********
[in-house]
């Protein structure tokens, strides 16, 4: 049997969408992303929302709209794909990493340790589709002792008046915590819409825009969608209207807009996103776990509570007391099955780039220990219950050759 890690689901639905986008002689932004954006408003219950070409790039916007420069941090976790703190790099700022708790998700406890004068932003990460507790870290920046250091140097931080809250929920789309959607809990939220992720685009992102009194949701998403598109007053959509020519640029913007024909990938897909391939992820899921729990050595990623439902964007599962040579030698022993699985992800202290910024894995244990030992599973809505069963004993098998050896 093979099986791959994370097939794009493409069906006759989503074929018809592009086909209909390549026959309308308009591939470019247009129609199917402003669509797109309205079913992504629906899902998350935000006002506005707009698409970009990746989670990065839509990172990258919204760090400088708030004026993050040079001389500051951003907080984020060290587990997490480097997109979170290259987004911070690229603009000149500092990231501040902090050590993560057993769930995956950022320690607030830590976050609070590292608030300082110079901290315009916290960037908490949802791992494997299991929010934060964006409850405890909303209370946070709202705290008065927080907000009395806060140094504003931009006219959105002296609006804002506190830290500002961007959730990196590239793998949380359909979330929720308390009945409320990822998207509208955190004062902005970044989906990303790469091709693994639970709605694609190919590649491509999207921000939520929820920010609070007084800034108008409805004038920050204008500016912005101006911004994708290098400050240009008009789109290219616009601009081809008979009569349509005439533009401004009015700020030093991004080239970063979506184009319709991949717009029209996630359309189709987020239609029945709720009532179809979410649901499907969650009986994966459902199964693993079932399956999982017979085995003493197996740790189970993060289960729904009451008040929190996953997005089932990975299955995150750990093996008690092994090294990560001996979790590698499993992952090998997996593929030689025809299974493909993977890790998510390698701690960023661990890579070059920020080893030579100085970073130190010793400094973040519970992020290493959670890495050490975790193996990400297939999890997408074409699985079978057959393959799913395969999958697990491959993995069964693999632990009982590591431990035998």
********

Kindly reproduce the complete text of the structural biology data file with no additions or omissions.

[in-house]
């Protein structure tokens, strides 16, 4: 049997969408992303929302709209794909990493340790589709002792008046915590819409825009969608209207807009996103776990509570007391099955780039220990219950050759 890690689901639905986008002689932004954006408003219950070409790039916007420069941090976790703190790099700022708790998700406890004068932003990460507790870290920046250091140097931080809250929920789309959607809990939220992720685009992102009194949701998403598109007053959509020519640029913007024909990938897909391939992820899921729990050595990623439902964007599962040579030698022993699985992800202290910024894995244990030992599973809505069963004993098998050896 093979099986791959994370097939794009493409069906006759989503074929018809592009086909209909390549026959309308308009591939470019247009129609199917402003669509797109309205079913992504629906899902998350935000006002506005707009698409970009990746989670990065839509990172990258919204760090400088708030004026993050040079001389500051951003907080984020060290587990997490480097997109979170290259987004911070690229603009000149500092990231501040902090050590993560057993769930995956950022320690607030830590976050609070590292608030300082110079901290315009916290960037908490949802791992494997299991929010934060964006409850405890909303209370946070709202705290008065927080907000009395806060140094504003931009006219959105002296609006804002506190830290500002961007959730990196590239793998949380359909979330929720308390009945409320990822998207509208955190004062902005970044989906990303790469091709693994639970709605694609190919590649491509999207921000939520929820920010609070007084800034108008409805004038920050204008500016912005101006911004994708290098400050240009008009789109290219616009601009081809008979009569349509005439533009401004009015700020030093991004080239970063979506184009319709991949717009029209996630359309189709987020239609029945709720009532179809979410649901499907969650009986994966459902199964693993079932399956999982017979085995003493197996740790189970993060289960729904009451008040929190996953997005089932990975299955995150750990093996008690092994090294990560001996979790590698499993992952090998997996593929030689025809299974493909993977890790998510390698701690960023661990890579070059920020080893030579100085970073130190010793400094973040519970992020290493959670890495050490975790193996990400297939999890997408074409699985079978057959393959799913395969999958697990491959993995069964693999632990009982590591431990035998």